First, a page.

SURFACES

JAVIER ARAMAYONA, ARIADNA FOSSAS & HUGO PARLIER

Abstract. We study arc graphs and curve graphs for surfaces of infi-nite topological type. First, we define an arc graph relative to a fiinfi-nite number of (isolated) punctures and prove that it is a connected, uni-formly hyperbolic graph of infinite diameter; this extends a recent result of J. Bavard to a large class of punctured surfaces.

Second, we study the subgraph of the curve graph spanned by those elements which intersect a fixed separating curve on the surface. We show that this graph has infinite diameter and geometric rank 3, and thus is not hyperbolic.

1. Introduction

For surfaces of finite topological type, an important number of problems about mapping class groups and Teichm¨uller spaces may be understood in terms of the various complexes constructed from curves and/or arcs. Promi-nent examples of these are the curve graph and the arc graph (see Section 3 for definitions); an important feature of both is that they are hyperbolic, see [7] and [9] respectively.

On the other hand, these complexes have received limited attention in the case of surfaces of infinite topological type, mainly due to the fact that mim-icking the definitions from the case of finite-type surfaces ends up producing a graph of finite diameter; compare with Section 3. However, J. Bavard [1] has recently proved that a natural subgraph of the arc graph is hyperbolic and has infinite diameter (with respect to its intrinsic metric), in the case when the surface is homeomorphic to S2 minus the union of the north pole and a Cantor set. The main objective of this paper is to extend Bavard’s result to a large class of punctured surfaces of infinite topological type. 1.1. Arc graphs. Let Σ be a connected orientable surface of infinite topo-logical type and with empty boundary. Let Π ⊂ Σ be the set of punctures of Σ, which we will always assume to be non-empty. It will also be useful to regard the elements of Π as marked points on Σ, and we will feel free to switch between the two viewpoints in the sequel. Throughout, we will need to assume that Π contains at least one point that is isolated in Π, when Π is equipped with the subspace topology.

Given a set P of isolated punctures, we defineA(Σ, P ) to be the simplicial graph whose vertices correspond to isotopy classes, relative to endpoints, of arcs on Σ with both endpoints in P , and where two such arcs are adjacent in A(Σ, P ) if they can be realized disjointly on Σ; see Section 3 for an expanded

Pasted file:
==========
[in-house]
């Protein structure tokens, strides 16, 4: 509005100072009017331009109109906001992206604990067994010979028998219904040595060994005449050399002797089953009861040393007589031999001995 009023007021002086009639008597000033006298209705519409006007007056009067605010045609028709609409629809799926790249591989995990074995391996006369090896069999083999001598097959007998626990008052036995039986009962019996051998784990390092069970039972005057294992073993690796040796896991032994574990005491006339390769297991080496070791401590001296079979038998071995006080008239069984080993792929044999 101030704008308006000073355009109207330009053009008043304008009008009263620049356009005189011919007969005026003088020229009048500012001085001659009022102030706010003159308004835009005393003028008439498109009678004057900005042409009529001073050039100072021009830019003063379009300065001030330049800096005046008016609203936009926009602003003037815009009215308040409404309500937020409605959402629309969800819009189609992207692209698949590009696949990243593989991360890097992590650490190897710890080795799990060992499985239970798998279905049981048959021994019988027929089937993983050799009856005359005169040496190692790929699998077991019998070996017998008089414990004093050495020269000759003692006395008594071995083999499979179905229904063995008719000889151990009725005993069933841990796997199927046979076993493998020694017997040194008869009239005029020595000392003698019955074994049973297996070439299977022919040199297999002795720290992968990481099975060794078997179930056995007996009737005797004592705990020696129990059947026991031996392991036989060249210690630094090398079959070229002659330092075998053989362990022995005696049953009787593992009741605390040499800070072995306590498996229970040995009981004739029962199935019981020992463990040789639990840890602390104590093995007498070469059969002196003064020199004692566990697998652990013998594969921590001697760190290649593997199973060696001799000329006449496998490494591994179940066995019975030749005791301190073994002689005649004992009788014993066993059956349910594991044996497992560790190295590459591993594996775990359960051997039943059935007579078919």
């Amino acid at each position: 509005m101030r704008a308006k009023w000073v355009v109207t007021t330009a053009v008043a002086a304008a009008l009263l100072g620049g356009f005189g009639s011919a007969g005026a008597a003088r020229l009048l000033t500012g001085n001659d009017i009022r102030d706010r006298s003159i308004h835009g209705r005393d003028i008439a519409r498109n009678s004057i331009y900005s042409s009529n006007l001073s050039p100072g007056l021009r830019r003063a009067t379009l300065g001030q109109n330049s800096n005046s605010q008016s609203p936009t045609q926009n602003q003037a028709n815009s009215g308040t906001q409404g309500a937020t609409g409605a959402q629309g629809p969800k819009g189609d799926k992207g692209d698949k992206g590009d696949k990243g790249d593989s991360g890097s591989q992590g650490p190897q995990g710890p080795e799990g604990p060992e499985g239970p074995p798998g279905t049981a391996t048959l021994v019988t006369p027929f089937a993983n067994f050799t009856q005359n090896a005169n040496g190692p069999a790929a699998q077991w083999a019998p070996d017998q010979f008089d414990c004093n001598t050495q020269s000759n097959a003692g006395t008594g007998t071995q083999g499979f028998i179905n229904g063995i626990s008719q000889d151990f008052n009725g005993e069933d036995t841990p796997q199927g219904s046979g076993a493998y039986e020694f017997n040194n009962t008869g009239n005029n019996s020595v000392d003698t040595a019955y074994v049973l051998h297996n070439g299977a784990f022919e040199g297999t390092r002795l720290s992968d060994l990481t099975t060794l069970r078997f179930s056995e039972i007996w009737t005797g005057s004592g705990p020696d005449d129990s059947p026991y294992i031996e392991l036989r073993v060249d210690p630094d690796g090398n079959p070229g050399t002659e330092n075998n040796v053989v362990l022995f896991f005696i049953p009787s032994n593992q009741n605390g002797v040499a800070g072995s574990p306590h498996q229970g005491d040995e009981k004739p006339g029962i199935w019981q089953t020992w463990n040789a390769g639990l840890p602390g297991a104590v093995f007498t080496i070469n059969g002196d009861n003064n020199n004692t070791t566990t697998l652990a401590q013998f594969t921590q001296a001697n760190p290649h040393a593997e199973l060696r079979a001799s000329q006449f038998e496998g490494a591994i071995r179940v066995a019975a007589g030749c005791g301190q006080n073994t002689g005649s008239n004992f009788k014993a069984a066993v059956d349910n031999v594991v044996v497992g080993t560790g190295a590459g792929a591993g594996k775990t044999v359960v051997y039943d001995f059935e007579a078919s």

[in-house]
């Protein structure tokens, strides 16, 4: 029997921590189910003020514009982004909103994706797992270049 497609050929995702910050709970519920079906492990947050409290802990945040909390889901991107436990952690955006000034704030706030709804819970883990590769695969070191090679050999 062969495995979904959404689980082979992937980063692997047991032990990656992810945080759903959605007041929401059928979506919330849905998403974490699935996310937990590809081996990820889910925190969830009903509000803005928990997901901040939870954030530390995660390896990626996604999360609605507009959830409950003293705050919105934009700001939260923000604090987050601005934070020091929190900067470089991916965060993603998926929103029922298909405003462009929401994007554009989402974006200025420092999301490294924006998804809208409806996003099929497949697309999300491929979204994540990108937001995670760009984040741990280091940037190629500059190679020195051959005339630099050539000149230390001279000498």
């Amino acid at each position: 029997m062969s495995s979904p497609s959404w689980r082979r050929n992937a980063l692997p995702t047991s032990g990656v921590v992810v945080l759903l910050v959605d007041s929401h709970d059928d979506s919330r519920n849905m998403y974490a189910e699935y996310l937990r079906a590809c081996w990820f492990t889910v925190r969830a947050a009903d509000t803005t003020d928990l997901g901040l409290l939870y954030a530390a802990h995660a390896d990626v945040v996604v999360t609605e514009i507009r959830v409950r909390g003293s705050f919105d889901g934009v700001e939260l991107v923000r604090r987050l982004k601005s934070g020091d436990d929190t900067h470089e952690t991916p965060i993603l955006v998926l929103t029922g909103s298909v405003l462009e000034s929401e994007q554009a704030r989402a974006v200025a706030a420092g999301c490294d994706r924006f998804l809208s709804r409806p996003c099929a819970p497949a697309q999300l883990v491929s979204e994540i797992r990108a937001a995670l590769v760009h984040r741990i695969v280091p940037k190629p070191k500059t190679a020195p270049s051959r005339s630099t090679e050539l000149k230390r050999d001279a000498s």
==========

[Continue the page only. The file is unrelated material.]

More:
Date: November 12, 2015.

definition. The graph A(Σ, P ) turns into a metric space by deeming each edge to have unit length. We will prove:

Theorem 1.1. Let Σ be a connected orientable surface, of infinite topolog-ical type and with at least one puncture. For any finite set P of isolated punctures, the graph A(Σ, P ) is connected, has infinite diameter, and is 7-hyperbolic.

Remark. As mentioned above, in the particular case when Σ is homeomor-phic to S2 minus the union of the north pole and a Cantor set, Theorem 1.1 is due to J. Bavard [1]. The definition of the arc graph in this case was previously suggested by D. Calegari in his blog where he suggested to use this graph to study the existence of non-trivial quasimorphisms from the mapping class group of S2− K.

Theorem 1.1 could be regarded as a natural extension to the case of infinite-type surfaces of a result of Hensel-Przytycki-Webb [6], stated as Theorem 3.1 below, which asserts that arc graphs of finite-type surfaces are 7-hyperbolic. In fact, our proof relies heavily on this result.

However, it should be pointed out that, in spite of the similarities between the cases of finite- and infinite-type surfaces, the analogy between the two situations has limitations: indeed, a recent result of Bavard-Genevois [3] asserts that, unlike for finite-type surfaces, the mapping class group of an infinite-type surface is not acylindrically hyperbolic; see [10] for a definition. A remark on the geometry of the different arc graphs. Consider the “full” arc graph A(Σ), whose vertices are arbitrary arcs with endpoints in Π, and where adjacency corresponds to disjointness. One easily sees that, as long as Π is infinite, the diameter of A(Σ) is equal to 2. This fact serves as justification for having to consider arc graphs relative to a finite set P of isolated punctures (as we will note in Section 3, the fact that the elements of P be isolated is essential to obtaining a graph of infinite diameter).